Though worried about the pandemic, my family risked a short trip to the beach this summer. We loaded the car with food before our four-hour drive and stopped only for gas along the way. We kept to ourselves in a rented condo, and there was enough space on the shore for us to enjoy the surf at ample length from everyone else.
As an exercise in isolation, the getaway was a smashing success. Our closest companions were sand crabs and sea gulls.
But on the drive back home, I was quietly haunted by the words of Robert Roosevelt, Theodore Roosevelt’s uncle. In 1851, before the future president was born, TR’s father, Theodore Roosevelt Sr., took a trip to Europe, writing back home about the sights he’d seen. That was when Robert offered a rejoinder to his brother. “I’m afraid, Theodore,” Robert sniffed, “you have mistaken the object of traveling. It is not to see scenery. . . . It is to see men. To enlarge your mind, which will never be enlarged by looking at a large hill, but by conversing with, and seeing the bent of the minds of other people.”
I wouldn’t go that far. Memorable landscapes yield insights all their own, and a large hill can be a lovely pleasure. But Robert Roosevelt’s broader message—that the real point of travel is connecting with others—has a special poignancy this year as a radically altered travel season draws to close. In a summer defined by face masks and social distancing, the connections Robert championed are precisely what we’ve been told to avoid.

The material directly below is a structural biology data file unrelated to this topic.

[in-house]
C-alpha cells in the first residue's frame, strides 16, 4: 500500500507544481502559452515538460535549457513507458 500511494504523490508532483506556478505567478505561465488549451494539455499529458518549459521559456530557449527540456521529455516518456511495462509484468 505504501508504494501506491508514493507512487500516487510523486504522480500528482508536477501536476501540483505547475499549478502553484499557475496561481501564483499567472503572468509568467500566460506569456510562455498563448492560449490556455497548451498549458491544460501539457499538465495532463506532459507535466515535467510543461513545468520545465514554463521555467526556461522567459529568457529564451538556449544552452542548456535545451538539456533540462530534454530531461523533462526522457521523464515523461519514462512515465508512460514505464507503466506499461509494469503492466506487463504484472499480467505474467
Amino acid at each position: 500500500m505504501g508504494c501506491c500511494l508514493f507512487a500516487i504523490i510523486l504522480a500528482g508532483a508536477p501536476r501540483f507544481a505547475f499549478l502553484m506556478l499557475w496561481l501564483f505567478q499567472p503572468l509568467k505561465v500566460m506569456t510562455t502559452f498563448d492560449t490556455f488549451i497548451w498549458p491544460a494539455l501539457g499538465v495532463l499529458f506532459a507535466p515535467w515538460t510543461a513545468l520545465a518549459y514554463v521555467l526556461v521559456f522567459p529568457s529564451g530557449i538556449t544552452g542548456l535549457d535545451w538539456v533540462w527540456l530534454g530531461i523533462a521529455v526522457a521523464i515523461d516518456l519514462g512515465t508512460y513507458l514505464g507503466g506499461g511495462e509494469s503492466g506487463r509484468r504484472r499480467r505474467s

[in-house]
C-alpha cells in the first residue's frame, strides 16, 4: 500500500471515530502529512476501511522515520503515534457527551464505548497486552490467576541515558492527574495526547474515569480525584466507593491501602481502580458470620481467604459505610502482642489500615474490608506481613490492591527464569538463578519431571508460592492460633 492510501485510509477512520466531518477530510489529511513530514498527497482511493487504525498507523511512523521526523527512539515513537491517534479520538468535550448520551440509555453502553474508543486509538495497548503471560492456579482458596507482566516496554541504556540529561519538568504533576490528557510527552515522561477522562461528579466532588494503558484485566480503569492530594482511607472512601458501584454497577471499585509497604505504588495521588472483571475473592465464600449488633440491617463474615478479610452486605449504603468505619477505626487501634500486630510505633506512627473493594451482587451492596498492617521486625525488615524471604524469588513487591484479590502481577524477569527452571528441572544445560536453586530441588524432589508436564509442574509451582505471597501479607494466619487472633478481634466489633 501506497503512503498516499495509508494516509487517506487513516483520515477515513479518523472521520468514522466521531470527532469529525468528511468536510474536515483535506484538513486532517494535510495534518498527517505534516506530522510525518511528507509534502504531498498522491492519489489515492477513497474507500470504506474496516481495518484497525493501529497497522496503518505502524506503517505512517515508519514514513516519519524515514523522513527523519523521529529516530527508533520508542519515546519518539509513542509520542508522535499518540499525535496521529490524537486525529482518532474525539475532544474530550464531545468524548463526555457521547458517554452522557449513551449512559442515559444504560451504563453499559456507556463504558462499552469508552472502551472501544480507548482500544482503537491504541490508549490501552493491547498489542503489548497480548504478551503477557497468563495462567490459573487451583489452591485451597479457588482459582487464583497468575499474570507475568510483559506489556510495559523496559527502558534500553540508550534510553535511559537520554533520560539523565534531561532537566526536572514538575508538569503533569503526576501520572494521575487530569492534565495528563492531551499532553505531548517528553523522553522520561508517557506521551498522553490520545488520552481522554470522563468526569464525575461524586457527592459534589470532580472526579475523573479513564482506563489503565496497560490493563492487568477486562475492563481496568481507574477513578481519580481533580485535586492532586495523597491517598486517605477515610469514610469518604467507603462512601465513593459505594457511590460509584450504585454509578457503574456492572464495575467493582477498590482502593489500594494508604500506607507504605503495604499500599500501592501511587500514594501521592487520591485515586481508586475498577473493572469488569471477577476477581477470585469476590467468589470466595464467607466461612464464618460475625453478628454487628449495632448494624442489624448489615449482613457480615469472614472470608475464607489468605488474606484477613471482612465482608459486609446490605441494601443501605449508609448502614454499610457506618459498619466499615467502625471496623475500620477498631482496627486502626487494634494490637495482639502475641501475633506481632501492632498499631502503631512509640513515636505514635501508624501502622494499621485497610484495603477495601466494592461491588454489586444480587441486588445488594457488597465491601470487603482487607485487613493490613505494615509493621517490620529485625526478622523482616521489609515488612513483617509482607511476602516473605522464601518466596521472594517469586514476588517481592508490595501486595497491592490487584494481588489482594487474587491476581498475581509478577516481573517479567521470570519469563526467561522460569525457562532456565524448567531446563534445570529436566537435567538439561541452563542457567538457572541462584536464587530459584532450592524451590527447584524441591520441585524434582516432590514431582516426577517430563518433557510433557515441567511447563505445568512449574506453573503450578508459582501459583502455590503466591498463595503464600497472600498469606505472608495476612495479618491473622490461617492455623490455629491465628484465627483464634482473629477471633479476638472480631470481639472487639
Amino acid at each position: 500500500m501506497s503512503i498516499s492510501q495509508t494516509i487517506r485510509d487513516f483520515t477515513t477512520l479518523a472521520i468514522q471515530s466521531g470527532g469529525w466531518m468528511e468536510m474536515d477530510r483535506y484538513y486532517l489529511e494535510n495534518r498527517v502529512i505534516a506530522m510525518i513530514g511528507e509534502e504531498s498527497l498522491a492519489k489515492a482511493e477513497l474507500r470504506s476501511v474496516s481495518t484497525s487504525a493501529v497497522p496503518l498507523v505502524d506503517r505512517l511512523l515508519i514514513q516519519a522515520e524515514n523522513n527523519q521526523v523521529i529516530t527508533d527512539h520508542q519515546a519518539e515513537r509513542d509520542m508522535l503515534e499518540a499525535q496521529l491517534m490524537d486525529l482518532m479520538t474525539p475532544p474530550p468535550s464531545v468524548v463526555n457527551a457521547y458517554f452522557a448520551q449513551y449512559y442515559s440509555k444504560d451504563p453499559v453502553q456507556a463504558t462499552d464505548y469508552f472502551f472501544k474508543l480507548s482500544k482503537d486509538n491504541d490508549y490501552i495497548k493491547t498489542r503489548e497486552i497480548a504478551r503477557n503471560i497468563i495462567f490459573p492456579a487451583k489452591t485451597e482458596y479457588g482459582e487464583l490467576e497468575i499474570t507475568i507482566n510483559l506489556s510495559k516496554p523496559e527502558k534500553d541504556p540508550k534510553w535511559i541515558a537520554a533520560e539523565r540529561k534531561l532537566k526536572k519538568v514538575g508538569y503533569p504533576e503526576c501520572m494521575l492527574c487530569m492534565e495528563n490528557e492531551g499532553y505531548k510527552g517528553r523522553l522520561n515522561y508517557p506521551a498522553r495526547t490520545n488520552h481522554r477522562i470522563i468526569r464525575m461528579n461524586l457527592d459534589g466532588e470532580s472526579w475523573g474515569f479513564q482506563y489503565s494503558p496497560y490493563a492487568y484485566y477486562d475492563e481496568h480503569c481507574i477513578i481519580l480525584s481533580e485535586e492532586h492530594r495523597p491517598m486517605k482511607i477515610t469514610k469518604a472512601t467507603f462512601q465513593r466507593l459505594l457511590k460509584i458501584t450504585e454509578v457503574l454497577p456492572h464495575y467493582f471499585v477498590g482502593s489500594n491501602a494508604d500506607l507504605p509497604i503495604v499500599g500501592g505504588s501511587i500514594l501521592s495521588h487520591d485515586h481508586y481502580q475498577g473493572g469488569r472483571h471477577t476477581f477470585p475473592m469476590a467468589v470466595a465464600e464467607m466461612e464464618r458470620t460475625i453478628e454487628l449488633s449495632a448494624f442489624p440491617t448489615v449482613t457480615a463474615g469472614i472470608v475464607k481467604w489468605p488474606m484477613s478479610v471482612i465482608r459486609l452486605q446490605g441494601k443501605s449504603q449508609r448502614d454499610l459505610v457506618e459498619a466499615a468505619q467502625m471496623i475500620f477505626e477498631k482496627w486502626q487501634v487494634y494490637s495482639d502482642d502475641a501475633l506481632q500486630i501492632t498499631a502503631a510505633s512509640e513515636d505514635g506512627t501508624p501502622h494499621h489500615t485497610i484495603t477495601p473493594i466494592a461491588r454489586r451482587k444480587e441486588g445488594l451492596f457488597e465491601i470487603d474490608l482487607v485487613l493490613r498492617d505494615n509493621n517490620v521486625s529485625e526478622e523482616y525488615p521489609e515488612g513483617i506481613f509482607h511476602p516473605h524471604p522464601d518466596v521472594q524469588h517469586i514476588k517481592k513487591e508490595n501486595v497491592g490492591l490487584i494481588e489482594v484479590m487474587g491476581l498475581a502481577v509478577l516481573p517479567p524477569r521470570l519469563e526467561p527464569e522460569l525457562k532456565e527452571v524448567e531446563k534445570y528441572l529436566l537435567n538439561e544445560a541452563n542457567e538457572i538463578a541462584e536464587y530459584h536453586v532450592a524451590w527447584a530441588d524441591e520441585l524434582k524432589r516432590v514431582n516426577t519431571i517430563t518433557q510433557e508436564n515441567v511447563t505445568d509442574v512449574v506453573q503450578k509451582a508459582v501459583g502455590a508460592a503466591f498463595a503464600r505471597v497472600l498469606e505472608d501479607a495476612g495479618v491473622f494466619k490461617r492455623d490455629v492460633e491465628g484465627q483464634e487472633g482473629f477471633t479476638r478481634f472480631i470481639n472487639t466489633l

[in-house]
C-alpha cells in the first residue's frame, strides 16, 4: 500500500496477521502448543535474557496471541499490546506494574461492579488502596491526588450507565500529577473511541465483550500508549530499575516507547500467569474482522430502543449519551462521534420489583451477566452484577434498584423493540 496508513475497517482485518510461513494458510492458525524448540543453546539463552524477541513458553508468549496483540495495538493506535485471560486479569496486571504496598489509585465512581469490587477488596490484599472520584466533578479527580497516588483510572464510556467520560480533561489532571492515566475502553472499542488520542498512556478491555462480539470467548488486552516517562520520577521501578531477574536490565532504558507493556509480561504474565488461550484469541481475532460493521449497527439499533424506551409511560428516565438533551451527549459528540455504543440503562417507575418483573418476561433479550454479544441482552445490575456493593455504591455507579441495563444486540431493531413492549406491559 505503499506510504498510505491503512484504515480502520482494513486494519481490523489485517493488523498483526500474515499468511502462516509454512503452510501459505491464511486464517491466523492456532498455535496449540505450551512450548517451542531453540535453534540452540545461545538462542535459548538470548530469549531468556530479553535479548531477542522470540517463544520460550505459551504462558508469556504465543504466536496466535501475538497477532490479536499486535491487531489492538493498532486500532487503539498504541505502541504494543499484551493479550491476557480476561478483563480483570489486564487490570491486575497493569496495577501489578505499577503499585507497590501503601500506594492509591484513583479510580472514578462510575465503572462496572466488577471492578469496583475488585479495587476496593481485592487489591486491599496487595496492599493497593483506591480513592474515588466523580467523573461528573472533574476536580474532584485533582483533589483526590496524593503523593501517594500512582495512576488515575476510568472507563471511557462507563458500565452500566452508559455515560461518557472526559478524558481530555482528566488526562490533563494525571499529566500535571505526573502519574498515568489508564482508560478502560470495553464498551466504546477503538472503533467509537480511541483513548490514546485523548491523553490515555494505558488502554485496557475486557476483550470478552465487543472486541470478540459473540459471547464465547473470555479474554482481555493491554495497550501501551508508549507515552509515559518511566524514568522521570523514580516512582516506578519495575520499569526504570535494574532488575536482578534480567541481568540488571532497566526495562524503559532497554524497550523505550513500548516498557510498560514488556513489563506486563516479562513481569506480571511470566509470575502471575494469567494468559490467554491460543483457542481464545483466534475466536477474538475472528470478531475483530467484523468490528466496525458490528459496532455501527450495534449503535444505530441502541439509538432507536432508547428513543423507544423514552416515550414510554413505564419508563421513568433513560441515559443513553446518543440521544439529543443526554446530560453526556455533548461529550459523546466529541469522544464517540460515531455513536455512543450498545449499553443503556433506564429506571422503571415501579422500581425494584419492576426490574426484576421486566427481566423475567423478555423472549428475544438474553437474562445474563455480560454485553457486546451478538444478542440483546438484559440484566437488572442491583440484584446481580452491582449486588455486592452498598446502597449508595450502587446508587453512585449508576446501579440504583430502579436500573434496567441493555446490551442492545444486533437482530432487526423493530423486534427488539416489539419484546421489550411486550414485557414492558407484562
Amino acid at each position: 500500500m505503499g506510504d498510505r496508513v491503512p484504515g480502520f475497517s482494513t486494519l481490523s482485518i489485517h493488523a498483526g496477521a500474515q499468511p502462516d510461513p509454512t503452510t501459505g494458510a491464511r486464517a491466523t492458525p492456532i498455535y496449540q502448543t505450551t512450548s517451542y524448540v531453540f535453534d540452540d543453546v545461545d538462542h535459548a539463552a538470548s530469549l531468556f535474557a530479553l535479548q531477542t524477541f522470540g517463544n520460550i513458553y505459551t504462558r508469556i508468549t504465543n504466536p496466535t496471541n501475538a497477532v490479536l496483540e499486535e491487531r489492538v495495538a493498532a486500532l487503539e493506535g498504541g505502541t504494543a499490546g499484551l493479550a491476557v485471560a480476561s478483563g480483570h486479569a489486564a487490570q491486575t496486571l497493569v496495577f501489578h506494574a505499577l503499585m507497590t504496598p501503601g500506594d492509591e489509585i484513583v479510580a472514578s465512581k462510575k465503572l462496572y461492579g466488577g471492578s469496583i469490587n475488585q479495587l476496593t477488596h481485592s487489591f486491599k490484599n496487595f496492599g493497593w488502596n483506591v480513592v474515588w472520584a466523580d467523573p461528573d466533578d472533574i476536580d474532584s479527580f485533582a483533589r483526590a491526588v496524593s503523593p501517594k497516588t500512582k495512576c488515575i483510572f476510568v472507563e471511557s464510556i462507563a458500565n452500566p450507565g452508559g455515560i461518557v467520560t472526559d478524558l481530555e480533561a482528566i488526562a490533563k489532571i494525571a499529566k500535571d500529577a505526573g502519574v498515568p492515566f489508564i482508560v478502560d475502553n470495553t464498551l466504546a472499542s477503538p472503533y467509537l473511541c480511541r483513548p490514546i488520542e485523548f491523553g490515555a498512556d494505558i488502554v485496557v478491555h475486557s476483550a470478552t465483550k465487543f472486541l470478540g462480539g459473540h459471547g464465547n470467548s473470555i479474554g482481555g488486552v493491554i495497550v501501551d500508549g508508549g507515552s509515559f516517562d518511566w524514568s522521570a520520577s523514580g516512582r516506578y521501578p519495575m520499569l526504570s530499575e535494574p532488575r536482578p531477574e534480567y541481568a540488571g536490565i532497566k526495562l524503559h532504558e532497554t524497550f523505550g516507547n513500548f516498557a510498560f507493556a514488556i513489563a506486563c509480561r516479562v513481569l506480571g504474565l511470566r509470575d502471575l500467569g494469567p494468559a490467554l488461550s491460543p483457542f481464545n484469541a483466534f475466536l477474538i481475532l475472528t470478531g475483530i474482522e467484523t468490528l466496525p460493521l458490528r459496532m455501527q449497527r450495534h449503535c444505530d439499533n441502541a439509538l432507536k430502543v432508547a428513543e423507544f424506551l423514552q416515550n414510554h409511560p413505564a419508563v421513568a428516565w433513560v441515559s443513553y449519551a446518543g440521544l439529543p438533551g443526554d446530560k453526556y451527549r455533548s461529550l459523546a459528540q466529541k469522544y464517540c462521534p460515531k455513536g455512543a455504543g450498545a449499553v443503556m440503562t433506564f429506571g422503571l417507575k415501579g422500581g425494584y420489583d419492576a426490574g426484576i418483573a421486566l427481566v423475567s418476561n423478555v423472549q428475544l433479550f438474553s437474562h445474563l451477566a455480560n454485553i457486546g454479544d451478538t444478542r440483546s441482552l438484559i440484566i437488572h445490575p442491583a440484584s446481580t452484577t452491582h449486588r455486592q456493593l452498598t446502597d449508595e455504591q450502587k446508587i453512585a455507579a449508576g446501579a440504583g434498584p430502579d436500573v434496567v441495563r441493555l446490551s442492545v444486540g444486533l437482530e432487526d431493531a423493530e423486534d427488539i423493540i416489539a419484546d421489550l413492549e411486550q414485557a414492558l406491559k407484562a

That loss is no small thing, as I know from previous summer road trips. On a long-ago visit to Maine, I cringed when my daughter spilled her juice cup on a huge, leather-clad biker at a rural diner. He greeted the mishap with a smile, forcing me to reconsider my assumptions about burly guys who drive Harleys. Similarly, the gracious hospitality I experienced in Bloomington, Ind., made me rethink my notions about cool Midwestern reserve. In Boston, a local man’s diligence in returning my lost credit card told me that laments about urban indifference go only so far.
The point of travel is to overcome distance, not to keep it. Travel nudges us to see strangers as individuals, not types. Such insight seems in short supply these days as a wearying campaign season reduces voters to abstract entries in some demographic niche, neatly sorted by race, sex, education, red state or blue.
What we desperately needed this summer was what this ugly pandemic took away—the chance to see our fellow Americans up close, where the true greatness of this country has been all along.
Mr. Heitman, editor of Phi Kappa Phi’s Forum magazine, is the author of “A Summer of Birds: John James Audubon at Oakley House.”
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Appeared in the September 5, 2020, print edition.
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